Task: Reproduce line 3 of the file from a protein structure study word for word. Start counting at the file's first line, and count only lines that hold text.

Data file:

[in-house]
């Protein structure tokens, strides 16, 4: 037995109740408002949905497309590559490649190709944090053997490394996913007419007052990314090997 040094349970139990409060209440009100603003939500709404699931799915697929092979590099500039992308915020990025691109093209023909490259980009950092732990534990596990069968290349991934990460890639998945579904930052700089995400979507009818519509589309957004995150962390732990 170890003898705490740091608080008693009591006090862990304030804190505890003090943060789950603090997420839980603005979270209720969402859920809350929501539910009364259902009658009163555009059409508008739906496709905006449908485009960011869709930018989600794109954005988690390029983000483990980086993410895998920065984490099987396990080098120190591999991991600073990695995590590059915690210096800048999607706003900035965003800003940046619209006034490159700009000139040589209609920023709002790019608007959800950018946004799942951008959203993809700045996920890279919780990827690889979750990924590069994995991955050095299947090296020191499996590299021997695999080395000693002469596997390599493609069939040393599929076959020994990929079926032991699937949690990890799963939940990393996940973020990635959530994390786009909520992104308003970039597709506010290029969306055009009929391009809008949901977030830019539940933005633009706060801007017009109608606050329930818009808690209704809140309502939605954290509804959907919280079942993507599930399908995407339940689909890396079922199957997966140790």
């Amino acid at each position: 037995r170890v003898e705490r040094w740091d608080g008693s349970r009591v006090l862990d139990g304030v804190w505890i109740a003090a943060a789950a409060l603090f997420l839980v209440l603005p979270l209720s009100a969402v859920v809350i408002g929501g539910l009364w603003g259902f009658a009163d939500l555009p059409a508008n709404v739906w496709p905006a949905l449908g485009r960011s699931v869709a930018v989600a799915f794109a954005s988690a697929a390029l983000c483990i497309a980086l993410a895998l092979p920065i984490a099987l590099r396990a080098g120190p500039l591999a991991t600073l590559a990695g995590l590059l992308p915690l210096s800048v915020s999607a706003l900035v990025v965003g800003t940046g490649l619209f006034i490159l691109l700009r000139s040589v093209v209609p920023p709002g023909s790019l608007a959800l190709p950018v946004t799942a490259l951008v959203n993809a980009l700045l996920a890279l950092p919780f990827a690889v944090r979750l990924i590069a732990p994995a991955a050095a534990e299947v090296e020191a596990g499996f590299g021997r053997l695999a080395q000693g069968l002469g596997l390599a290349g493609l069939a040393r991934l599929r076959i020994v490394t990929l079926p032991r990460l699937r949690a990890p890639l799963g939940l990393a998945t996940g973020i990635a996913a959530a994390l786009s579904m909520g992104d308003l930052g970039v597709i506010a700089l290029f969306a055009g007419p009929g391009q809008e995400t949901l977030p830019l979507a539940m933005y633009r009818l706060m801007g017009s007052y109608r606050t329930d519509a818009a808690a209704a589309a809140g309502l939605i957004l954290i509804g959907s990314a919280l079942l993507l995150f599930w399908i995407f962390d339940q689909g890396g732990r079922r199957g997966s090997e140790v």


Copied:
């Amino acid at each position: 037995r170890v003898e705490r040094w740091d608080g008693s349970r009591v006090l862990d139990g304030v804190w505890i109740a003090a943060a789950a409060l603090f997420l839980v209440l603005p979270l209720s009100a969402v859920v809350i408002g929501g539910l009364w603003g259902f009658a009163d939500l555009p059409a508008n709404v739906w496709p905006a949905l449908g485009r960011s699931v869709a930018v989600a799915f794109a954005s988690a697929a390029l983000c483990i497309a980086l993410a895998l092979p920065i984490a099987l590099r396990a080098g120190p500039l591999a991991t600073l590559a990695g995590l590059l992308p915690l210096s800048v915020s999607a706003l900035v990025v965003g800003t940046g490649l619209f006034i490159l691109l700009r000139s040589v093209v209609p920023p709002g023909s790019l608007a959800l190709p950018v946004t799942a490259l951008v959203n993809a980009l700045l996920a890279l950092p919780f990827a690889v944090r979750l990924i590069a732990p994995a991955a050095a534990e299947v090296e020191a596990g499996f590299g021997r053997l695999a080395q000693g069968l002469g596997l390599a290349g493609l069939a040393r991934l599929r076959i020994v490394t990929l079926p032991r990460l699937r949690a990890p890639l799963g939940l990393a998945t996940g973020i990635a996913a959530a994390l786009s579904m909520g992104d308003l930052g970039v597709i506010a700089l290029f969306a055009g007419p009929g391009q809008e995400t949901l977030p830019l979507a539940m933005y633009r009818l706060m801007g017009s007052y109608r606050t329930d519509a818009a808690a209704a589309a809140g309502l939605i957004l954290i509804g959907s990314a919280l079942l993507l995150f599930w399908i995407f962390d339940q689909g890396g732990r079922r199957g997966s090997e140790v």